Desperate to pee, I ignored Dad's "Davey, you better not spend the summer slamming the front door" and ran up to the attic room he called my apartment. I felt sick from the bacteria in my bladder-my body, without my knowing, was starting a lifelong partnership with prostatitis. Once relieved, I took off my Vans, ate two weed brownies, turned on the back end of the TBS rerun block I watched every night.

For the next three weeks, this was how I spent my evenings: From six to eleven, I could watch uninterrupted repeats of Seinfeld, King of the Hill, The Simpsons. I slugged sodas and ate chips to further develop a body that looked as if it were sponsored by everything bagels.

During the days, I used the techniques my mother used as I was growing up. I learned the poles of every part of our property and banished myself to wherever my father wasn't. If he was in his office, I stayed in my attic. If he was by the pond, I'd move to lie in the moss-suntanned to an arsenic green-at the top of the hill that overlooked our property. Only night was all mine. I would get so stoned, I could barely talk, and I'd put on the oversize designer headphones I'd received as a guilt gift from Dad and listen to all of the music I needed so badly then, which stays with me now in the form of that eternal screech of memory, a nostalgic echo often misdiagnosed as tinnitus.

And then, of course, there was the masturbation. Slow-loading internet porn that built expectations of inflation-that my dick should be bigger, that my future-tense girlfriend should have giant tits, that I should anticipate a lifetime of high-volume, almost-fatiguing fucking. I was very careful to select the videos that showed as little of the guy as possible. If I came, accidentally, to the squint of the actor or when the camera cut to a lacrosse-ball bulge of a bicep, I felt as if I carried some mark on me. That that made me a faggot. That everyone knew how faggy I was. Then I'd eat more weed brownies until I fell asleep.

This early summer was a lot like my life in California. Walking around Venice, I was always alone and stoned, my few friends matters of convenience more than anything. Every morning before school, during lunch break, as soon as class was out, you could find me in the West Side's alleys, crouched behind full recycling bins. I smoked crude joints that looked like witches' fingers. My Discman spun used CDs I bought from Second Spin Records with the lunch money I saved from skipped meals.

Then I'd go to the pedestrian bridge just past the California Incline and look down at the PCH and its hundred-mile traffic as the horizon behind gave way from blue to pink to blue. I'd think about how each one of those cars was driven by someone with a life so full of detail that it exhausted, brought great joy, ruined. And I'd wish for any way to be them and not me.
“Thompson's touching, unforgettable story follows the two across the years as their relationship changes, but their shared history continues to hold them together.” —Town and Country (best books of summer 2024)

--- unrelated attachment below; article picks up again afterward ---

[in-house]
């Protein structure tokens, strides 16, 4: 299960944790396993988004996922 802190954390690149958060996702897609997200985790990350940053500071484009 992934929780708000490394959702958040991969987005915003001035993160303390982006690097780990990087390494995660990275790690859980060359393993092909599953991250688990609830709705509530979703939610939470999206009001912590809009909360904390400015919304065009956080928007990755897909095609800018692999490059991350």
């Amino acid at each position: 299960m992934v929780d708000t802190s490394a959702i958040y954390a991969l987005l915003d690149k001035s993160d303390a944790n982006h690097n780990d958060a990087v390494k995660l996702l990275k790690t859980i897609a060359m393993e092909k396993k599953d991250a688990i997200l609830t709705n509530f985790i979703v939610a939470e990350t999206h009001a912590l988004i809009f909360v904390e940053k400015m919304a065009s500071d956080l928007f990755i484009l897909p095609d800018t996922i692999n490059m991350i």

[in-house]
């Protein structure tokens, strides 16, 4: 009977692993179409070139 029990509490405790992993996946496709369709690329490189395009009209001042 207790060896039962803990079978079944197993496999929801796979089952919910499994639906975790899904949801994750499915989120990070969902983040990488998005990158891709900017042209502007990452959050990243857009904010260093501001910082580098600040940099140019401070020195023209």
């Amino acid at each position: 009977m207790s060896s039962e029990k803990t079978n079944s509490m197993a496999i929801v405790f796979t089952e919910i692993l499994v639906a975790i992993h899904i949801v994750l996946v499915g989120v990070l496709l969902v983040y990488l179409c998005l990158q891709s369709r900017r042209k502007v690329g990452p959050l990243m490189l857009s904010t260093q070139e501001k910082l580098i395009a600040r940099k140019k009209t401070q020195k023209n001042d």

“An expansive coming-of-age novel where Thompson isn’t afraid to lean into heartbreaking moments. It’ll make you cry but it’s so much more than that. Thompson finds the funny, the horny, and the uncomfortable in growing up and finding yourself when everything around you just doesn’t seem right.” Debutiful (most anticipated debuts of 2024)

“[A] dirtbag Call Me by Your Name . . . Revealing the power of the first flush of romantic and erotic connection . . . A brash and well-turned coming-of-age tale.” Kirkus

“The moody and moving chronicle of a complicated friendship between two young men . . . [Anyone's Ghost] marks Thompson as a writer to watch.” Publishers Weekly

“You know those books that you take with you everywhere? That you won’t stop talking about to your friends? That bring it all back? That change you? Anyone’s Ghost is that book. Thompson has fired a literary flare into the black night of the universe and the illumination is spectacular.” —Junot Díaz 

Anyone’s Ghost is about so very many things: the pains of growing up, friendship and pining, drugs, sex, the frustrations of masculinity, and the thrill of testing death itself. But more than any of that, it is an overwhelmingly beautiful love story. This book will make you cry.” —Jonathan Safran Foer

“In Anyone's Ghost, August Thompson has given us a devastating, heart-cracking, richly imagined love story for the ages. I read hungrily, relishing Thompson's poetic eye and deep respect for the complexities of life, loss, sexuality, and love.” Sarah Thankam Mathews, author of All This Could Be Different

“This book is a monster: the magnificent writing, the gallery of characters, the fascinating glimpse into the 'right now' make it stand about twenty feet tall among new books I've read.” —Darin Strauss, National Book Critics Circle Award winner, author of The Queen of Tuesday

“Anyone’s Ghost is a ferocious novel of erotic friendship, uncategorizable love, and vexed masculinity, voiced by a narrator as winning and large-hearted as any character I’ve recently met. With its psychedelic prose and fierce moral intelligence, this is one of those books that makes you want to keep living. To read it is to fall more deeply in love with the world.” —Maggie Millner, author of Couplets: A Love Story
© P. R. Brown
August Thompson was born and raised in the middle of nowhere, New Hampshire, before he attended middle school in West LA. After surviving California optimism, he moved to NYC for his bachelor’s, studied in Berlin, and taught English in Spain for two years. He recently received his MFA at New York University’s creative writing program as a Goldwater Fellow. View titles by August Thompson